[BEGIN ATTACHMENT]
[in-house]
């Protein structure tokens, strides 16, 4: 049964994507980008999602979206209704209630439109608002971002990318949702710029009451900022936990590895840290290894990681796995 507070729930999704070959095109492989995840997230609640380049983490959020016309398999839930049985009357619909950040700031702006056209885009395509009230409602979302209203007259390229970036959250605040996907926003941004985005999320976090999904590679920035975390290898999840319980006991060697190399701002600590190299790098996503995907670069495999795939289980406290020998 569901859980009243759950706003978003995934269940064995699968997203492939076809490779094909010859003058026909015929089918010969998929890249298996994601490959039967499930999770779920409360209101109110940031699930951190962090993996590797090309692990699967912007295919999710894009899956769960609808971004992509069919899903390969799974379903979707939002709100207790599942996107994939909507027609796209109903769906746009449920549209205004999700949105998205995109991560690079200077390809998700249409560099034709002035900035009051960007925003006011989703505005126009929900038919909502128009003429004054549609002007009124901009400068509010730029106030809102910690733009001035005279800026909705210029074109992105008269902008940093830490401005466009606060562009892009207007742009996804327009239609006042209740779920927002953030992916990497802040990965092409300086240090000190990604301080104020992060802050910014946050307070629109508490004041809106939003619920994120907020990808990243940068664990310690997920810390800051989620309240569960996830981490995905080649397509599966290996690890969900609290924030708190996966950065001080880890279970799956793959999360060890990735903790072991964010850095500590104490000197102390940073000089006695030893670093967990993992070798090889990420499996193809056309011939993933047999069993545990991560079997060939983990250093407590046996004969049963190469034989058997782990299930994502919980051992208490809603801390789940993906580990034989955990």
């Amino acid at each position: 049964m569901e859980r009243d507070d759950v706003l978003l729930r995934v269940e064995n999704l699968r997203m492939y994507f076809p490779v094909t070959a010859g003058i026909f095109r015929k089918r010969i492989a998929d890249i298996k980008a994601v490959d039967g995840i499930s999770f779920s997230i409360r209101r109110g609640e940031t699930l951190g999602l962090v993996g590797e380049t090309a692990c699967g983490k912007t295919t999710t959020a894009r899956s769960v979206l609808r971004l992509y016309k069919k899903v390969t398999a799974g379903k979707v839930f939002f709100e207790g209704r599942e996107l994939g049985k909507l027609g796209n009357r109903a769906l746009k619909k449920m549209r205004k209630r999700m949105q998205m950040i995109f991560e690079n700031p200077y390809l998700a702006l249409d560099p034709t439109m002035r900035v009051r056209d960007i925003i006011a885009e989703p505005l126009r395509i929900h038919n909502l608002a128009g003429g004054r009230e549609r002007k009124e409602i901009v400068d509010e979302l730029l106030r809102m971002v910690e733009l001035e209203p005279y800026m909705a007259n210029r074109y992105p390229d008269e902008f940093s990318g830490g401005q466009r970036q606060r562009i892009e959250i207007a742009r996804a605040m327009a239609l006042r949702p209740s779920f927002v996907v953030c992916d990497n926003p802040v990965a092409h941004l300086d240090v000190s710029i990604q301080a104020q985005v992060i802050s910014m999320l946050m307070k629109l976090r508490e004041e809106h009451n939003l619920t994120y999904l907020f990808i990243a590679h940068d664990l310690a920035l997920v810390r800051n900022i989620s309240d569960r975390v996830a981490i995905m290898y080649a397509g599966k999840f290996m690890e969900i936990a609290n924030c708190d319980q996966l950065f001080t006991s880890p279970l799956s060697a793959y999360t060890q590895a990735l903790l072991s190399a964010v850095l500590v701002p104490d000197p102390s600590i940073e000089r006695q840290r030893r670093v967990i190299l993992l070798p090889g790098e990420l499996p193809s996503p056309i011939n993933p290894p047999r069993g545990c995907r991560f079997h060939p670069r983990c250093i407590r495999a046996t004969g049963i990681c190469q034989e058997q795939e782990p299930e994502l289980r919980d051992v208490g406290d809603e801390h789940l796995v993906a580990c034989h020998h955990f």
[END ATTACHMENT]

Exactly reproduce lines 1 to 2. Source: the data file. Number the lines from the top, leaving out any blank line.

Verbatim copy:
[in-house]
């Protein structure tokens, strides 16, 4: 049964994507980008999602979206209704209630439109608002971002990318949702710029009451900022936990590895840290290894990681796995 507070729930999704070959095109492989995840997230609640380049983490959020016309398999839930049985009357619909950040700031702006056209885009395509009230409602979302209203007259390229970036959250605040996907926003941004985005999320976090999904590679920035975390290898999840319980006991060697190399701002600590190299790098996503995907670069495999795939289980406290020998 569901859980009243759950706003978003995934269940064995699968997203492939076809490779094909010859003058026909015929089918010969998929890249298996994601490959039967499930999770779920409360209101109110940031699930951190962090993996590797090309692990699967912007295919999710894009899956769960609808971004992509069919899903390969799974379903979707939002709100207790599942996107994939909507027609796209109903769906746009449920549209205004999700949105998205995109991560690079200077390809998700249409560099034709002035900035009051960007925003006011989703505005126009929900038919909502128009003429004054549609002007009124901009400068509010730029106030809102910690733009001035005279800026909705210029074109992105008269902008940093830490401005466009606060562009892009207007742009996804327009239609006042209740779920927002953030992916990497802040990965092409300086240090000190990604301080104020992060802050910014946050307070629109508490004041809106939003619920994120907020990808990243940068664990310690997920810390800051989620309240569960996830981490995905080649397509599966290996690890969900609290924030708190996966950065001080880890279970799956793959999360060890990735903790072991964010850095500590104490000197102390940073000089006695030893670093967990993992070798090889990420499996193809056309011939993933047999069993545990991560079997060939983990250093407590046996004969049963190469034989058997782990299930994502919980051992208490809603801390789940993906580990034989955990």